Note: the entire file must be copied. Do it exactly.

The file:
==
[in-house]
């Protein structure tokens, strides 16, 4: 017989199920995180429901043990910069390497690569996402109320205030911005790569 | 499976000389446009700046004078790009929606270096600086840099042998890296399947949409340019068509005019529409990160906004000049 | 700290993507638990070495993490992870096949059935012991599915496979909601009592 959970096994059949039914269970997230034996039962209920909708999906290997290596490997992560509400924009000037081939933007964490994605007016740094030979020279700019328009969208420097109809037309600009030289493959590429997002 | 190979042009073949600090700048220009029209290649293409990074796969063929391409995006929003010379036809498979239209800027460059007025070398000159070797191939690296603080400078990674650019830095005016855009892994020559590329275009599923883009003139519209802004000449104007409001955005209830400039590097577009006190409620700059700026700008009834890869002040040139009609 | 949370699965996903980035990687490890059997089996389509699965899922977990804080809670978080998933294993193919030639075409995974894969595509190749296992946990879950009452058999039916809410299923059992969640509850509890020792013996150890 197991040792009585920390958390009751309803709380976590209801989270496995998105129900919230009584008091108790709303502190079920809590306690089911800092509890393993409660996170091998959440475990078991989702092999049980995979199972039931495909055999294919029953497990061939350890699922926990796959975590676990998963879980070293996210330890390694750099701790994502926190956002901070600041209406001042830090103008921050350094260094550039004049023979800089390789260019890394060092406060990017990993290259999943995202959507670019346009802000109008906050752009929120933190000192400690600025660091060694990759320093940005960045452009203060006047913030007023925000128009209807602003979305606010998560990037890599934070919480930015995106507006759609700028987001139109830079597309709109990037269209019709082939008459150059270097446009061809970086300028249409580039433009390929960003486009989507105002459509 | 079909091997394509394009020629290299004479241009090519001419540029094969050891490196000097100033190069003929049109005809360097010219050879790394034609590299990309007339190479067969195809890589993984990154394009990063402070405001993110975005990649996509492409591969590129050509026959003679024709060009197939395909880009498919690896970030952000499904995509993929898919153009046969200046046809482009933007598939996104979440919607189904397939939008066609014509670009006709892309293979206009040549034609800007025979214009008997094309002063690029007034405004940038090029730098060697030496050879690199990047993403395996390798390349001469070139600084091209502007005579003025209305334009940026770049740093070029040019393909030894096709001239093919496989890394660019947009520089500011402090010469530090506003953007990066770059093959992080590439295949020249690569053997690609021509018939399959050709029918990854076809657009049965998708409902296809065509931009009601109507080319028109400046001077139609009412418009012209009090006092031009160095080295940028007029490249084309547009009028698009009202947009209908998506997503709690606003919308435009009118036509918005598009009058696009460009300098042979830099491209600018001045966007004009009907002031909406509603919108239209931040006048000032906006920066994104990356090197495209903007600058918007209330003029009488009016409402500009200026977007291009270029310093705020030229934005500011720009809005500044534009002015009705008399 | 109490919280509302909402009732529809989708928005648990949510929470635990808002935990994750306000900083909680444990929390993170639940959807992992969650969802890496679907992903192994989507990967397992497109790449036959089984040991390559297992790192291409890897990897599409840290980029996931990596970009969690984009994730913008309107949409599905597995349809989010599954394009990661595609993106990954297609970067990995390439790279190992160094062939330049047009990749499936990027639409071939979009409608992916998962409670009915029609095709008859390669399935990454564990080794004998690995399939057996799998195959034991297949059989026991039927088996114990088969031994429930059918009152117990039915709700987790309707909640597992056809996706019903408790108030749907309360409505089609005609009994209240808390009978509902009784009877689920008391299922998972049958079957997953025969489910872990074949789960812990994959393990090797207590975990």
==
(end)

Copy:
[in-house]
């Protein structure tokens, strides 16, 4: 017989199920995180429901043990910069390497690569996402109320205030911005790569 | 499976000389446009700046004078790009929606270096600086840099042998890296399947949409340019068509005019529409990160906004000049 | 700290993507638990070495993490992870096949059935012991599915496979909601009592 959970096994059949039914269970997230034996039962209920909708999906290997290596490997992560509400924009000037081939933007964490994605007016740094030979020279700019328009969208420097109809037309600009030289493959590429997002 | 190979042009073949600090700048220009029209290649293409990074796969063929391409995006929003010379036809498979239209800027460059007025070398000159070797191939690296603080400078990674650019830095005016855009892994020559590329275009599923883009003139519209802004000449104007409001955005209830400039590097577009006190409620700059700026700008009834890869002040040139009609 | 949370699965996903980035990687490890059997089996389509699965899922977990804080809670978080998933294993193919030639075409995974894969595509190749296992946990879950009452058999039916809410299923059992969640509850509890020792013996150890 197991040792009585920390958390009751309803709380976590209801989270496995998105129900919230009584008091108790709303502190079920809590306690089911800092509890393993409660996170091998959440475990078991989702092999049980995979199972039931495909055999294919029953497990061939350890699922926990796959975590676990998963879980070293996210330890390694750099701790994502926190956002901070600041209406001042830090103008921050350094260094550039004049023979800089390789260019890394060092406060990017990993290259999943995202959507670019346009802000109008906050752009929120933190000192400690600025660091060694990759320093940005960045452009203060006047913030007023925000128009209807602003979305606010998560990037890599934070919480930015995106507006759609700028987001139109830079597309709109990037269209019709082939008459150059270097446009061809970086300028249409580039433009390929960003486009989507105002459509 | 079909091997394509394009020629290299004479241009090519001419540029094969050891490196000097100033190069003929049109005809360097010219050879790394034609590299990309007339190479067969195809890589993984990154394009990063402070405001993110975005990649996509492409591969590129050509026959003679024709060009197939395909880009498919690896970030952000499904995509993929898919153009046969200046046809482009933007598939996104979440919607189904397939939008066609014509670009006709892309293979206009040549034609800007025979214009008997094309002063690029007034405004940038090029730098060697030496050879690199990047993403395996390798390349001469070139600084091209502007005579003025209305334009940026770049740093070029040019393909030894096709001239093919496989890394660019947009520089500011402090010469530090506003953007990066770059093959992080590439295949020249690569053997690609021509018939399959050709029918990854076809657009049965998708409902296809065509931009009601109507080319028109400046001077139609009412418009012209009090006092031009160095080295940028007029490249084309547009009028698009009202947009209908998506997503709690606003919308435009009118036509918005598009009058696009460009300098042979830099491209600018001045966007004009009907002031909406509603919108239209931040006048000032906006920066994104990356090197495209903007600058918007209330003029009488009016409402500009200026977007291009270029310093705020030229934005500011720009809005500044534009002015009705008399 | 109490919280509302909402009732529809989708928005648990949510929470635990808002935990994750306000900083909680444990929390993170639940959807992992969650969802890496679907992903192994989507990967397992497109790449036959089984040991390559297992790192291409890897990897599409840290980029996931990596970009969690984009994730913008309107949409599905597995349809989010599954394009990661595609993106990954297609970067990995390439790279190992160094062939330049047009990749499936990027639409071939979009409608992916998962409670009915029609095709008859390669399935990454564990080794004998690995399939057996799998195959034991297949059989026991039927088996114990088969031994429930059918009152117990039915709700987790309707909640597992056809996706019903408790108030749907309360409505089609005609009994209240808390009978509902009784009877689920008391299922998972049958079957997953025969489910872990074949789960812990994959393990090797207590975990």